Link of paper :
Due to the imperfection of image acquisition systems and transmission channels, images are often corrupted by noise. This degradation leads to a signiﬁcant reduction of image quality and then makes more difﬁcult to perform high-level vision tasks such as recognition, 3-D reconstruction, or scene interpretation. The image denoising is important, not only because of the evident applications it serves. Being the simplest possible inverse problem, it provides a convenient platform over which image processing ideas and techniques can be assessed. In most cases, this corruption is commonly modeled by a zero-mean additive white Gaussian random noise.
Over the last decade, plenty of image-denoising methods exist, originating from various disciplines such as probability theory, statistics, partial differential equations, linear and nonlinear ﬁltering, and spectral and multiresolution analysis (Liu et al., 2008). All these methods rely on some explicit or implicit assumptions about the true (noise-free) signal in order to separate it properly from the random noise. In particular, the transform- domain denoising methods typically assume that the true signal can be well approximated by a linear combination of few basis elements (Dabov et al., 2007). That is, the signal is sparsely represented in the transform domain. Hence, by preserving the few high-magnitude transform coefﬁcients that convey mostly the true-signal energy and discarding the rest, which are mainly due to noise, the true signal can be effectively estimated. The sparsity of the representation depends on both the transform and the true-signal’s properties.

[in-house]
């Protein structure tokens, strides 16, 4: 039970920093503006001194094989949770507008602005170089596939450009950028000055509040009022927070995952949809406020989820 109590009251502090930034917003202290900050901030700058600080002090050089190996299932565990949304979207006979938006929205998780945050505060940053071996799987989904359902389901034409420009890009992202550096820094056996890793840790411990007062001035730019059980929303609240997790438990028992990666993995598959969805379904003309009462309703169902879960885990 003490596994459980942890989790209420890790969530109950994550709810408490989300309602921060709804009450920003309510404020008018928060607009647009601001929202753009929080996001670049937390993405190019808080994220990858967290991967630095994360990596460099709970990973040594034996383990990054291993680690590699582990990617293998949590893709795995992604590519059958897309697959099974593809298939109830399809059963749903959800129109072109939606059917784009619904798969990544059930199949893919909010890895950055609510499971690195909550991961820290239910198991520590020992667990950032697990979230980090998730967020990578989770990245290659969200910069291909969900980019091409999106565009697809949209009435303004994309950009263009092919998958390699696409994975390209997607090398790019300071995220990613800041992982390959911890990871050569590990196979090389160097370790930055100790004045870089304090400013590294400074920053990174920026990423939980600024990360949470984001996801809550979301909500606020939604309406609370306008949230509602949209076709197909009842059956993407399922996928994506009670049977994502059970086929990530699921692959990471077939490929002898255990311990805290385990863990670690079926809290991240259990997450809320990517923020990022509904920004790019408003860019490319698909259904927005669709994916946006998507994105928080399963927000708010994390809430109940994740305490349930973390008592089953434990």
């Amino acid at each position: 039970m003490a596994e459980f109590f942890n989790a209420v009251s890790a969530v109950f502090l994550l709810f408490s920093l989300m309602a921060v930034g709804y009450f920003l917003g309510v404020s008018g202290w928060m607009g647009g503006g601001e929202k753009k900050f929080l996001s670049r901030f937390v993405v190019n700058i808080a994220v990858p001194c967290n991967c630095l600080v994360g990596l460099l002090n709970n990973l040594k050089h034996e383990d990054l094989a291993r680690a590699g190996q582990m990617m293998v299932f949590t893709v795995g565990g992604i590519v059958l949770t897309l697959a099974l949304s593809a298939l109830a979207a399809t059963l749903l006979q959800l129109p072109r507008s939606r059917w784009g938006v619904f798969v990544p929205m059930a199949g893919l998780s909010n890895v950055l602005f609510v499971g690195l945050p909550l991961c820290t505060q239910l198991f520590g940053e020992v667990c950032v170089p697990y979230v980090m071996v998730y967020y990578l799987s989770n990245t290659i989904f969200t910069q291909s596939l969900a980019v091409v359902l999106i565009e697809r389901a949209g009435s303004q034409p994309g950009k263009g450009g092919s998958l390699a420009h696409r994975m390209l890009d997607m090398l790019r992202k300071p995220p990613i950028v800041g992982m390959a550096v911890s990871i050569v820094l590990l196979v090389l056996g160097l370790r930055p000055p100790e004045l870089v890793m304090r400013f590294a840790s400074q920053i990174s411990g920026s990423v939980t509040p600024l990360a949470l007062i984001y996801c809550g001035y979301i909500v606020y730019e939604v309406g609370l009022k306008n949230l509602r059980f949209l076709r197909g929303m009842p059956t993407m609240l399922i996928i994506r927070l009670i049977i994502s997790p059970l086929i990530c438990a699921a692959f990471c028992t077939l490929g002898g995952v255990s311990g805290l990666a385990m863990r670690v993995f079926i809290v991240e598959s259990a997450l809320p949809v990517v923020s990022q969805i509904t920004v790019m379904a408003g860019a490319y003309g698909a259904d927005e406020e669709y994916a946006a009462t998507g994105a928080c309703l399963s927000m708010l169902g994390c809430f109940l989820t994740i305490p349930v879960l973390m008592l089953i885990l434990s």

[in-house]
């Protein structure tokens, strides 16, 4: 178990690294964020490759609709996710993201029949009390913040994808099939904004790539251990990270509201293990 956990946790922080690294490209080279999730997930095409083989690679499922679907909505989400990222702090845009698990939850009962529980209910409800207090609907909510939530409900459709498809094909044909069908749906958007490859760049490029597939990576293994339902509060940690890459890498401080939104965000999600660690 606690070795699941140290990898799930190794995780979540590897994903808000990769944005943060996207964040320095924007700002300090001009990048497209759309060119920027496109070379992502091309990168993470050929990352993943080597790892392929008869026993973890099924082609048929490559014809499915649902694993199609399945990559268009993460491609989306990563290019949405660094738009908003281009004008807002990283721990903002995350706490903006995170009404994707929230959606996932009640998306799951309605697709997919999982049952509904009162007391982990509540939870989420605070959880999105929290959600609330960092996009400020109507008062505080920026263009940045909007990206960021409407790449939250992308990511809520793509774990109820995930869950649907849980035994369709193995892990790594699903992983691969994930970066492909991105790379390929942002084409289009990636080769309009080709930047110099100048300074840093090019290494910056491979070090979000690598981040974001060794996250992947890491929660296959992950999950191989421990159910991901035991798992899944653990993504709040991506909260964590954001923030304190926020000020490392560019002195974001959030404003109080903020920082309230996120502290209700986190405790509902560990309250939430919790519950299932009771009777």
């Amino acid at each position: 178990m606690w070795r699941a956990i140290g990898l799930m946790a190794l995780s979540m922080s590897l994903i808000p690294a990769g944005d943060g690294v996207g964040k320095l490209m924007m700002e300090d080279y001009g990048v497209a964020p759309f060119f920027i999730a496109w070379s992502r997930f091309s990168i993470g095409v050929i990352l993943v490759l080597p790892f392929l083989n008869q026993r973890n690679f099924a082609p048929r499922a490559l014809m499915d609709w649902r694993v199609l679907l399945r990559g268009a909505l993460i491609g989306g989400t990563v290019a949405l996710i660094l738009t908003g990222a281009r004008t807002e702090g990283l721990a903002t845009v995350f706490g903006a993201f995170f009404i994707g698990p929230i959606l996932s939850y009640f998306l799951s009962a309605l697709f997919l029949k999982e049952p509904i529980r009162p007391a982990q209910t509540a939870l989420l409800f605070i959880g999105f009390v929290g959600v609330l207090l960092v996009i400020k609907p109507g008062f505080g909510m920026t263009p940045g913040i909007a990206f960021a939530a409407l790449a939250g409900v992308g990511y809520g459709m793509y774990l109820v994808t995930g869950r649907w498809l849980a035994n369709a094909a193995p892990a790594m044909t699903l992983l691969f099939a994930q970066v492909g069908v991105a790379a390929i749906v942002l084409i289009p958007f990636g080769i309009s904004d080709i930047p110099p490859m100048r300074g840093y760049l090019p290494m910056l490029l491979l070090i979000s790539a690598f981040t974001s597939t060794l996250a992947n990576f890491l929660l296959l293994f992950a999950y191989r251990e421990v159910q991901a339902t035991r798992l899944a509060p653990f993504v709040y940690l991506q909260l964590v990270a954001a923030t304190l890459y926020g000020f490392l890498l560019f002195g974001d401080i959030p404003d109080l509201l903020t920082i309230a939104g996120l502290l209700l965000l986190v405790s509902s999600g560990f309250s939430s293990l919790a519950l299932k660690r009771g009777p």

output code :
peaksnr before = 23.659551097946633
snr before = 13.786858445526661
peaksnr after = 27.636168606872697
snr after = 17.763475954452726
ssimValues before = 0.221353701319673
ssimValues after = 0.459691527385873
Input image :
Noisy image :
output image :
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